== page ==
Home Illinois After Nashville, Congress faces limits on new gun law

After Nashville, Congress faces limits on new gun law


WASHINGTON (AP) — Nine months ago, President Joe Biden signed a sweeping bipartisan gun bill into law, the most important legislative response to gun violence in decades.

“Lives will be saved,” he said at the White House.

The law has already banned some potentially dangerous people from owning guns. However, since the signing last summer, the number of mass shootings in the United States has only increased. Five people died in a night club in Colorado. Eleven killed in dance hall in California. And just last week, three 9-year-olds and three adults were shot and killed at an elementary school in Nashville, Tennessee.

A day after the school shooting, Biden’s tone was noticeably less upbeat than it was at the signing ceremony.

“What in God’s name are we doing?” he asked in a speech Tuesday, calling for a ban on so-called assault weapons like the one used in the shooting at Covenant School in Nashville. “There is a moral price to pay for inaction.”

Biden and others hailed last year’s bipartisan gun bill — approved just weeks after the shooting deaths of 19 children and two adults at a Uvalde, Texas, school — as a new way forward.

In the months since, the law has had some success, with increased FBI background checks blocking gun sales to 119 buyers under the age of 21, increased prosecutions of unlicensed gun dealers, and at least 30 new fines for gun dealers nationwide. Millions of new dollars flowed into children’s mental health services and schools.

But the persistence of mass shootings in the United States underscores the limits of what Congress can do. Because the law was a political compromise, it did not address many Democratic gun control priorities, including universal background checks or a ban on “assault weapons” that Biden has repeatedly called for.

Now, in the wake of the Nashville shooting, Congress appears to have returned to familiar gridlock. One of the main Republican negotiators on the gun law, Sen. John Cornyn of Texas, said a new compromise was unlikely. In the House of Representatives, the new GOP majority favors fewer gun restrictions, not more.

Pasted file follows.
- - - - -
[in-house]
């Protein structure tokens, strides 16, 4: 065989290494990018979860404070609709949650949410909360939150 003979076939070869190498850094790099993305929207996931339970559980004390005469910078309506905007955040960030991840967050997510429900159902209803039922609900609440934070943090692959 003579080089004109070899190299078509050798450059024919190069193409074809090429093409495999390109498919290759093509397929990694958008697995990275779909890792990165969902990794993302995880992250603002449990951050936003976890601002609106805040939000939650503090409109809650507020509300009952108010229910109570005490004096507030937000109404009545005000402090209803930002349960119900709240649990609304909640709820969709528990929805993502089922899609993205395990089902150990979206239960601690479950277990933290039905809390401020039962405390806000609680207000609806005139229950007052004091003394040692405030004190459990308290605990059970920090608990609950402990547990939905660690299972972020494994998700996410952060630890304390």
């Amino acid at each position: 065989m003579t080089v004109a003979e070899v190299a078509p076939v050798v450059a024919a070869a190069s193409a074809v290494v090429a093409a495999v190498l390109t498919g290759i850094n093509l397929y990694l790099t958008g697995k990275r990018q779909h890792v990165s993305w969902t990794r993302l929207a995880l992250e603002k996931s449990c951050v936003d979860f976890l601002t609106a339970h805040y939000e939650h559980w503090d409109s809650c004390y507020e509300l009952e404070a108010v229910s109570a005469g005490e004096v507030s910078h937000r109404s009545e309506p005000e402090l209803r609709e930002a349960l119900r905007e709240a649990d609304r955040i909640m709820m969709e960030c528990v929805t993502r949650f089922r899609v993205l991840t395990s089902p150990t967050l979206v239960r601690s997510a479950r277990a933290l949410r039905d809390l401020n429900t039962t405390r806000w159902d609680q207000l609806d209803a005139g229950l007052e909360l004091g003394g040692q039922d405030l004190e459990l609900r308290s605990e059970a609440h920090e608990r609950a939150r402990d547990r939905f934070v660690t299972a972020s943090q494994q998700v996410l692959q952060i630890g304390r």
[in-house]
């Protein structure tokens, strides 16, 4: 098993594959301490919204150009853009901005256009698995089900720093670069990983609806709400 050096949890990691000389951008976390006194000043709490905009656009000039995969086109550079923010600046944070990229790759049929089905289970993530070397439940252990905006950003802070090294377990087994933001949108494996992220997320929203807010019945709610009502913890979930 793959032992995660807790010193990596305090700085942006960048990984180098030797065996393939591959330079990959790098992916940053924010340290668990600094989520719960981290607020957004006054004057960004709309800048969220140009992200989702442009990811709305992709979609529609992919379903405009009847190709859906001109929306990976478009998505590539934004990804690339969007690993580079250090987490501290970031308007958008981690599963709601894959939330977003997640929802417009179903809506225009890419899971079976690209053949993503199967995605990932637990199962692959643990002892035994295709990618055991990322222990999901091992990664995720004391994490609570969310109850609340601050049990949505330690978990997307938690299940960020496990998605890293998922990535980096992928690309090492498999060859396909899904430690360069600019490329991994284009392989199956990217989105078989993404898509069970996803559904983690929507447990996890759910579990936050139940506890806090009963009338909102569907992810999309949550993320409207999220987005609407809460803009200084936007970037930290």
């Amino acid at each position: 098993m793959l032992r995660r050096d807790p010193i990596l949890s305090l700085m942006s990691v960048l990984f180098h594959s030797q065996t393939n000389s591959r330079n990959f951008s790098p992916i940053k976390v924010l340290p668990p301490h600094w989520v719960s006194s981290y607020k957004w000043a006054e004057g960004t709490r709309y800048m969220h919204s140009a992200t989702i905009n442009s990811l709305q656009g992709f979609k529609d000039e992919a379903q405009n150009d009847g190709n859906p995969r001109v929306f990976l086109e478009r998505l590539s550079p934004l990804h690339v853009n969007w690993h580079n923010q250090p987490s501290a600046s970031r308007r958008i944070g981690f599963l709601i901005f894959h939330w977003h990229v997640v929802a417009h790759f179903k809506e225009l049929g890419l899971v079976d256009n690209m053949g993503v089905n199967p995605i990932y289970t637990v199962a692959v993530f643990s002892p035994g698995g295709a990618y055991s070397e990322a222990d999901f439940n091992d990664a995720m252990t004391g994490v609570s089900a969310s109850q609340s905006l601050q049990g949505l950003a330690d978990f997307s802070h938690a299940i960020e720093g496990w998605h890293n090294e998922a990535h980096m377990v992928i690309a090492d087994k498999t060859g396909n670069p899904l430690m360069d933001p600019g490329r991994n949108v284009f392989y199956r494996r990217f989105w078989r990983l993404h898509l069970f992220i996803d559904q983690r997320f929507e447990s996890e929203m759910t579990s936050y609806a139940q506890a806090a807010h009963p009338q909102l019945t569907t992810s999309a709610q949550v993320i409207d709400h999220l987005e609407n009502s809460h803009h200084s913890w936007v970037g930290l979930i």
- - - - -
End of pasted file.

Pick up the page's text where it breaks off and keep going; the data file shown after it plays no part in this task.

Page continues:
Asked Thursday about the way forward, House Speaker Kevin McCarthy, R-Calif., said legislation alone cannot solve the problem of gun violence. He said Americans need to think deeply about mental illness and other factors that drive people to act out.

In contrast, House Democratic Leader Hakeem Jeffries of New York said Congress must “act with fierce urgency.”

“Our classrooms have turned into killing fields,” he said. “Is that acceptable in America?”

Sen. Chris Murphy, D-Connecticut, the lead negotiator of the 2022 bill, says it represents a paradigm shift in how Congress approaches gun legislation. But, he said, “I don’t think it’s going to happen right away.”

“It’s disgusting, but opportunities for legislative change usually come after really horrific mass shootings,” said Murphy, who was a leading Senate advocate for gun control after the 2012 mass shooting at an elementary school in Newtown, Conn. “I hate that, I wish it wasn’t the way it works.”

Tensions were high on both sides of the Capitol last week.

On Wednesday, Rep. Jamal Bowman, R-N.Y., stood outside the House chamber and shouted that Republicans were “cowards” for not doing more on gun control, eventually arguing with Rep. Thomas Massey, R-Chicago, who advocated allowing teachers to carry weapons.

“More guns lead to more deaths!” Bowman yelled at Massey. “Children are dying!”